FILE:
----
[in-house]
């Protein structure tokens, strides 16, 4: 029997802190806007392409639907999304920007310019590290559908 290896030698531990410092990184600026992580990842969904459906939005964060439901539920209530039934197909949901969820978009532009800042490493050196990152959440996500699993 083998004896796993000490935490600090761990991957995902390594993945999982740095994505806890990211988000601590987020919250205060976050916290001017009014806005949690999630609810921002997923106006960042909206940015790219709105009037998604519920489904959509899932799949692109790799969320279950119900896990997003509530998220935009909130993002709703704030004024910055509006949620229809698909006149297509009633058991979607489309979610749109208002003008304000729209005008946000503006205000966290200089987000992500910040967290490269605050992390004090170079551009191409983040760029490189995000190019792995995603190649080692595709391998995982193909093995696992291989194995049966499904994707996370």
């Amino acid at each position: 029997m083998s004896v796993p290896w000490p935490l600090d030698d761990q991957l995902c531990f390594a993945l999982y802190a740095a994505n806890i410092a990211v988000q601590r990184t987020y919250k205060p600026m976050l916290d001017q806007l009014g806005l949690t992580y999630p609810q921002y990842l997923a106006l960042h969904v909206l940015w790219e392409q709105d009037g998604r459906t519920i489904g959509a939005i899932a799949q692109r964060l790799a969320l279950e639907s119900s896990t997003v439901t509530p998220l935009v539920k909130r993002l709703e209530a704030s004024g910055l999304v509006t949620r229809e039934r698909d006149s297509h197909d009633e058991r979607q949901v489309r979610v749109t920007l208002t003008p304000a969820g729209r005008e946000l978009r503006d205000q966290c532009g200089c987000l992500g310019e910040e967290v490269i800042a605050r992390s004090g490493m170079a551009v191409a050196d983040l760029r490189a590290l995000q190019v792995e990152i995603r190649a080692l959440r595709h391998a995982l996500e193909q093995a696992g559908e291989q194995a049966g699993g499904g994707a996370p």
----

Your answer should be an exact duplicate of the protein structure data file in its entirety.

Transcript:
[in-house]
């Protein structure tokens, strides 16, 4: 029997802190806007392409639907999304920007310019590290559908 290896030698531990410092990184600026992580990842969904459906939005964060439901539920209530039934197909949901969820978009532009800042490493050196990152959440996500699993 083998004896796993000490935490600090761990991957995902390594993945999982740095994505806890990211988000601590987020919250205060976050916290001017009014806005949690999630609810921002997923106006960042909206940015790219709105009037998604519920489904959509899932799949692109790799969320279950119900896990997003509530998220935009909130993002709703704030004024910055509006949620229809698909006149297509009633058991979607489309979610749109208002003008304000729209005008946000503006205000966290200089987000992500910040967290490269605050992390004090170079551009191409983040760029490189995000190019792995995603190649080692595709391998995982193909093995696992291989194995049966499904994707996370």
């Amino acid at each position: 029997m083998s004896v796993p290896w000490p935490l600090d030698d761990q991957l995902c531990f390594a993945l999982y802190a740095a994505n806890i410092a990211v988000q601590r990184t987020y919250k205060p600026m976050l916290d001017q806007l009014g806005l949690t992580y999630p609810q921002y990842l997923a106006l960042h969904v909206l940015w790219e392409q709105d009037g998604r459906t519920i489904g959509a939005i899932a799949q692109r964060l790799a969320l279950e639907s119900s896990t997003v439901t509530p998220l935009v539920k909130r993002l709703e209530a704030s004024g910055l999304v509006t949620r229809e039934r698909d006149s297509h197909d009633e058991r979607q949901v489309r979610v749109t920007l208002t003008p304000a969820g729209r005008e946000l978009r503006d205000q966290c532009g200089c987000l992500g310019e910040e967290v490269i800042a605050r992390s004090g490493m170079a551009v191409a050196d983040l760029r490189a590290l995000q190019v792995e990152i995603r190649a080692l959440r595709h391998a995982l996500e193909q093995a696992g559908e291989q194995a049966g699993g499904g994707a996370p």